In Conversation 






IN CONVERSATION w/ Giulio Aldinucci (2020)


Congratulations on Music From Organ, this is your first release on the label, but also the labels first release. What made npm stand out for you to release on?

I really like it when somebody gets in touch with me and we start speaking about a project together. I’m always happy to meet new people, new music enthusiasts. The first thing for me, is that there has to be a sympathetic connection. When I speak with someone and notice we share something, this is very important for me to start a project together and it can be: music, video, art etc. For sure there was research and what I found I was happy with. I was curious when we shared music enthusiasm and this is what made me choose npm.


It’s clear you have a very visible love for ambient/experimental music. What drew you to produce this style?

It was a long process because my music taste is very eclectic, I really listen to everything. My house is full of records, from: early music, classical music of course, techno and even punk. I have always been very fascinated by sound and how you can create and manipulate sound. I remember when I was a kid, my father had an old gramophone. He used to own a few vacuum tube radios and what really fascinated me the most, were all these extra noises and frequencies. I used to have a lot of fun tuning this very old radio from the 30s. I was probably 8/9 maybe, when I was doing this. Then when I started to listen to music, I really fell in love with everything that sounds unconventional and that sounded futuristic. In a way it was natural to arrive at this style of music, but it was a slow process.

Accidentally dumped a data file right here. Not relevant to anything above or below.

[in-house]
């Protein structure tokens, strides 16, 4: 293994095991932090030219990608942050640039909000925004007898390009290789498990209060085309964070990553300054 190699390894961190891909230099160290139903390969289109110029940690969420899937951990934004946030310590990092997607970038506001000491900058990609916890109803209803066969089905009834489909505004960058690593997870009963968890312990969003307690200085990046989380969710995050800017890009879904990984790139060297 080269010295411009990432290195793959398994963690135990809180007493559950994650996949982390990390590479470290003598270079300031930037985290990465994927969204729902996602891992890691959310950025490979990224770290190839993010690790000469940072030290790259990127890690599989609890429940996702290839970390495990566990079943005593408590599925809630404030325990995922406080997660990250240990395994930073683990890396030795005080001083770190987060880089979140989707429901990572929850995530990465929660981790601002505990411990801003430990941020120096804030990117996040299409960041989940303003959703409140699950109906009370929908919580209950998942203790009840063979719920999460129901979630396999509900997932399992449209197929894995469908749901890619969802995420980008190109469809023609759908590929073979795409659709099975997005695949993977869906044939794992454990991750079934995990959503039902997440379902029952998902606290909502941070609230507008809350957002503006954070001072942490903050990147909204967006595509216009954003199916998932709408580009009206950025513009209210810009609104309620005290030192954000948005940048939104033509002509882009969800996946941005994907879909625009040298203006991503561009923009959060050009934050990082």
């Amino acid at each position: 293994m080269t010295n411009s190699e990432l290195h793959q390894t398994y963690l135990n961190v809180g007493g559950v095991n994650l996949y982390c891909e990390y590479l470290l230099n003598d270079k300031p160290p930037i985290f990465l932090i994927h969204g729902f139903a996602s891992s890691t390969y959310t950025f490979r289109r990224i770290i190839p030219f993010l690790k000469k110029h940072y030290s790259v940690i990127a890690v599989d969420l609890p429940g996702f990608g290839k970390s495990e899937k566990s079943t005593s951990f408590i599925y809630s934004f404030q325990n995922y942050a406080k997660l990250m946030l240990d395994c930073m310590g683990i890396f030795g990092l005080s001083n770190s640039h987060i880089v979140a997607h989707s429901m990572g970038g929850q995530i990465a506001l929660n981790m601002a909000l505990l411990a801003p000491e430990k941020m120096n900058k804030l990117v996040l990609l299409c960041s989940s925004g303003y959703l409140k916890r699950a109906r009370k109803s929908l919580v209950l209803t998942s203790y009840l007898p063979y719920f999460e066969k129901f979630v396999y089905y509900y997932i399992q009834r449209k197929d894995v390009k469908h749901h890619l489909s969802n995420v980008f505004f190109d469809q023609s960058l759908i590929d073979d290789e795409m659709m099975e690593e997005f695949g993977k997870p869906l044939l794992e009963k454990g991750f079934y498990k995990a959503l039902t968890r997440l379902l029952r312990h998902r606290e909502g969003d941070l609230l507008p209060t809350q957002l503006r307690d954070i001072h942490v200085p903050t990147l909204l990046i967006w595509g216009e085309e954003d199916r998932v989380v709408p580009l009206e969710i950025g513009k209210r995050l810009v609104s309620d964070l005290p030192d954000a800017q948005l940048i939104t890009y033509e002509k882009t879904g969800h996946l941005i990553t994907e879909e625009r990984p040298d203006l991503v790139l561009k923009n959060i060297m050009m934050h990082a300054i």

What is the meaning behind each name of the track, each starting with ‘Music From Organ, movement in…’

The movements of a composition are usually marked with a number, as they are performed in succession. The compositions on this EP are four and I consider them "seeds" and "sections" of the EP concept. So "movement" here is used in a metaphoric way; they are self-contained parts of a whole. They can be played either: following the EP tracklist, separately, or by the listeners choice. The "movements" here are also not numbered because these compositions are part of an open set that could be expanded in the future. I also took into account the environment when composing the music. For example, one of the recordings was in a one thousand year old church, in the countryside of Siena and the sound of the organ was stunning there. The colours around the church whilst playing on this organ were beautiful and this really helped with the naming of the tracks.


How did the process of the EP come about?

I tend to compose music freely. I use a lot of sound material when starting a project, from a field recording to recordings of instruments, like I did with ‘Music From Organ’. I also modify samples I hear, from anything I pick up, so I’m very free and ‘Music From Organ’ started this way. I wasn’t thinking about an album or an EP, I just started from this sound material, then I took more recordings and it started to shape and everything felt very natural. When I see that something can be expanded, it can stay worked together with other stuff this way, the beat of an album or an EP. Music From Organ was a similar path.


Farron joins the EP with a very contrasting remix, what are your thoughts on having this approach joined with your style?

I'm always very curious to listen and to discover how other artists use my musical material, in order to create something that  "belongs" to them, the more the remixers background is far from mine, the more I'm intrigued.